By Sally Absher
There was a somber overtone at last Wednesday’s regular Board of Education meeting. It was just one day after the tragic collision between school buses from Chilhowee Intermediate School and Sunnyview Primary School on Ashville Highway took the lives of Zykia Burns, 6, and Seraya Glasper, 7, both students at Sunnyview Elementary. Sunnyview Teacher’s Aide Kimberly Riddle also was killed in the crash.
Chairman Mike McMillan expressed, on behalf of the entire board of education, “our deepest sadness at the tragic events last evening. Our thoughts and prayers go out to everyone involved, and especially to those families and friends who lost loved ones.” He also thanked all those who “worked so diligently yesterday, especially the first responders and the Knox County School staff who continue to work and assist others during this difficult time.”
McMillan asked Mr. Buzz Thomas, of Great Schools Partnership, to lead an extended moment of silence which was followed by a heartfelt prayer. A candle light vigil was held at Church Street United Methodist Church at 7 pm that evening. All KCS board members and a number of staffers attended.
Dr. McIntyre also made a few comments about the tragedy, again thanking the first responders, including the Knoxville Police, Sheriff’s department, Tennessee Highway Patrol, Rural Metro, Knoxville Fire Department; KCS staff, teachers, school leaders, counselors, and social workers; and the community, for their support, love, and prayers during this tragedy.
Perhaps because of the solemn tone of the meeting, the remainder of the meeting clipped along with little discussion or dissent.
The Memorandum of Understanding, which took a full three years of collaborative conferencing efforts between nine representatives of the Knox County Education Association serving the Knox County Schools Professional Employees and nine management representatives of the Knox County Board of Education (yet oddly, included no board of education members), was approved unanimously.
The board approved the Bearden Middle School International Baccalaureate “Middle Years Programme” (which impacts grades 6-8 at BMS and grades 9-10 at West High School) on a 5-3-1 vote. The administration earlier revised the proposal to not include the magnet component for the coming year (2015-2016), saving an estimated $250,000 in transportation costs.
Terry Hill offered a substitute motion to remove the magnet school allocation from the budget for next year (a savings of $55,000) and to make the transition to a magnet program dependent on board approval, rather than automatic, for the following year. No one seconded the substitute motion, so she withdrew it, and voted to “pass” on the original motion.
McMillan, Patti Bounds, and Amber Rountree voted no, with Sanger unsurprisingly joining McIntyre supporters Deathridge, Harris, Fugate, and Carson to approve the IB MYP. There was no discussion of why other middle school students won’t have access to “world languages” or where KCS will find the estimated $496,720 for 2015-2016, or $781,920 in following years, but we’re sure Doug Harris will suggest a tax increase.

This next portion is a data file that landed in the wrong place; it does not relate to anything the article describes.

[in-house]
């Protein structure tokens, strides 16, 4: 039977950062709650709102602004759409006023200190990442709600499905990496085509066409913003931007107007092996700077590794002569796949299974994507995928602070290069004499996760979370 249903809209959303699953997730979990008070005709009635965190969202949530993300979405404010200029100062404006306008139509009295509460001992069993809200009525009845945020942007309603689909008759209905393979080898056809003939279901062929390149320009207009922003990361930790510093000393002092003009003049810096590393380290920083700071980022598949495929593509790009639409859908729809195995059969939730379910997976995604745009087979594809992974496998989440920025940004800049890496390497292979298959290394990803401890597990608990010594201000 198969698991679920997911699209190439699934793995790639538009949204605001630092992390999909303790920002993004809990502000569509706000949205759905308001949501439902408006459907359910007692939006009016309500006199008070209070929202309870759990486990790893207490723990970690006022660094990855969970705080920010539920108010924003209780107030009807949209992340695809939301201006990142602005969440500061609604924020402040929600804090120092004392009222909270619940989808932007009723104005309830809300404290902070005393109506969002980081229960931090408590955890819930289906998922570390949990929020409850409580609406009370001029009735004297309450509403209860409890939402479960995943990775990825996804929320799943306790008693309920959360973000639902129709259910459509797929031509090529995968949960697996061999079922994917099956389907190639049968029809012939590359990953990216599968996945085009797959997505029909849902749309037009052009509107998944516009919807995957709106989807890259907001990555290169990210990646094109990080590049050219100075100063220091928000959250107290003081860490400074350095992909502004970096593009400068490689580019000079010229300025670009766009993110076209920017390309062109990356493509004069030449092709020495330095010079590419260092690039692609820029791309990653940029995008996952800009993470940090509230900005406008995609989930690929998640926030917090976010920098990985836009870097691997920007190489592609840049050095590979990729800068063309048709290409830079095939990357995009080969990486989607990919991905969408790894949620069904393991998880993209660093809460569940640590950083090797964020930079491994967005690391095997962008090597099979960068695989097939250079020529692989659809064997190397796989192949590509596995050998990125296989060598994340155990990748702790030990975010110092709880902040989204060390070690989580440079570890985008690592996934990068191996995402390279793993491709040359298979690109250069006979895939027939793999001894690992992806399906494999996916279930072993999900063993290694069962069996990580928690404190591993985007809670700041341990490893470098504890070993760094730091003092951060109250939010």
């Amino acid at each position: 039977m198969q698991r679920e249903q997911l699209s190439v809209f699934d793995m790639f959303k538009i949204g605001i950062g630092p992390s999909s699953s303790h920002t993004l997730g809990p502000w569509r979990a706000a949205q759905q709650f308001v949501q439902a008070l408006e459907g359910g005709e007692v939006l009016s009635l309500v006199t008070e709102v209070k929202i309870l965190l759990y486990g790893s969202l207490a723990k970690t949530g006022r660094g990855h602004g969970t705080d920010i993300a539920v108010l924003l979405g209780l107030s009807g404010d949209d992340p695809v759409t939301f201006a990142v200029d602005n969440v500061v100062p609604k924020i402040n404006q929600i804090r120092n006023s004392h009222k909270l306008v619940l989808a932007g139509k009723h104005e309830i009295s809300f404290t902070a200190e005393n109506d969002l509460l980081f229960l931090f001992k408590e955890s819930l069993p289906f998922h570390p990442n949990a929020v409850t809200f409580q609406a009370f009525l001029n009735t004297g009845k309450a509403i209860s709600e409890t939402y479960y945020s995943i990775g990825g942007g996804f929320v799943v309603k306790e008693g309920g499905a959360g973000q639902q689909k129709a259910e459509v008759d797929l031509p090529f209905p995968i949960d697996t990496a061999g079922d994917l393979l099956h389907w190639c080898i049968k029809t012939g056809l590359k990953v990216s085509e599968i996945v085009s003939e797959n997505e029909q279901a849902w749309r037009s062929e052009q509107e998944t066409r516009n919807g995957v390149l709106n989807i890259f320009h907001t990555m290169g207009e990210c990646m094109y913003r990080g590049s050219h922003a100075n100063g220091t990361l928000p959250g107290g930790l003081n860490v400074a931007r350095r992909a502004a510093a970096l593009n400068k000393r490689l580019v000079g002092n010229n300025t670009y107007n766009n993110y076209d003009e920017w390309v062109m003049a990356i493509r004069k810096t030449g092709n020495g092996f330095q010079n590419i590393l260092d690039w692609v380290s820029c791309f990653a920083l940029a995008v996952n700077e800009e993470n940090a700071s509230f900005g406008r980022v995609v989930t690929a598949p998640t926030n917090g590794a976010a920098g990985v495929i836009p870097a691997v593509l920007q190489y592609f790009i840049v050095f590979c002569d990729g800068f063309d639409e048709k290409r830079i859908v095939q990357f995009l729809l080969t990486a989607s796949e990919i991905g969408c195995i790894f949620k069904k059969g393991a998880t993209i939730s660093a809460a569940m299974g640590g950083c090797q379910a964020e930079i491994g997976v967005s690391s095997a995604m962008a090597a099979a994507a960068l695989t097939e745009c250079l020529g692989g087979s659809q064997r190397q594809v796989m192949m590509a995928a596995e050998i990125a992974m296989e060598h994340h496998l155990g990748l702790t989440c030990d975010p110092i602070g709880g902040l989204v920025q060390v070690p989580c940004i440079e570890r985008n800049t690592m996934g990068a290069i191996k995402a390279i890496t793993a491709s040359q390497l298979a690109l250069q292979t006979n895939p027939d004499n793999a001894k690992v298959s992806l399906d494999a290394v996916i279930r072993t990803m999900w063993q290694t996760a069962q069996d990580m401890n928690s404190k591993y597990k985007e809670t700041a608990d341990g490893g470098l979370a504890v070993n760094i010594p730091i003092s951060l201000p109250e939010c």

Following a somewhat lengthy discussion at last Monday’s work session, the board voted Wednesday to authorize the Knox County Purchasing Department to further explore, at a cost not to exceed $9,000, a contract with Ameresco for the provision of solar power services to Knox County Schools. The County has already agreed to explore a contract with Ameresco.
Ameresco originally proposed ground installations for the solar panels, but Lynne Fugate expressed concern, saying “I really think we’re gonna get a lot of neighborhood pushback with all these solar panels being on school grounds.” Hugh Holt of Knox County Purchasing and the Ameresco representative assured the board on Wednesday that roof top installations would definitely be considered in the exploratory study, if the board approved going forward.
Karen Carson stepped down from her bully pulpit on Wednesday regarding her letter to Chairman McMillan objecting motion approved at the special called meeting of the board on November 3 “To eliminate the SAT-10 testing for K-2 and any other system-wide testing for the purpose of student assessment or teacher evaluation that is not state mandated.” Carson’s complaint was that the words in bold were not included in the meeting notice, therefore she claimed the vote on the motion was improper.
But Law Director Bud Armstrong explained at Monday’s work session that as long as the motion was germane to the meeting notice, there was no problem. The meeting notice stated “Discussion and possible action on continuation of SAT-10 assessment.” Once in the special called meeting, Armstrong explained, the motion can be construed however the board member making it wished, as long as it was on the general topic of assessments.
Carson argued that the way the motion was worded, it would eliminate all assessments not mandated by the state, including BMI (body mass index) assessments, vision screenings, etc. She said she intended to bring a substitute motion that would provide clarity on Wednesday.
But reason apparently prevailed, and on Wednesday she said that she would be satisfied with the December 3 meeting minutes providing clarification that the intent of “other student assessments” meant “standardized academic assessments.”
Whew. New Board deliverable #1 survives. Well done, Amber Rountree. Go big or go home!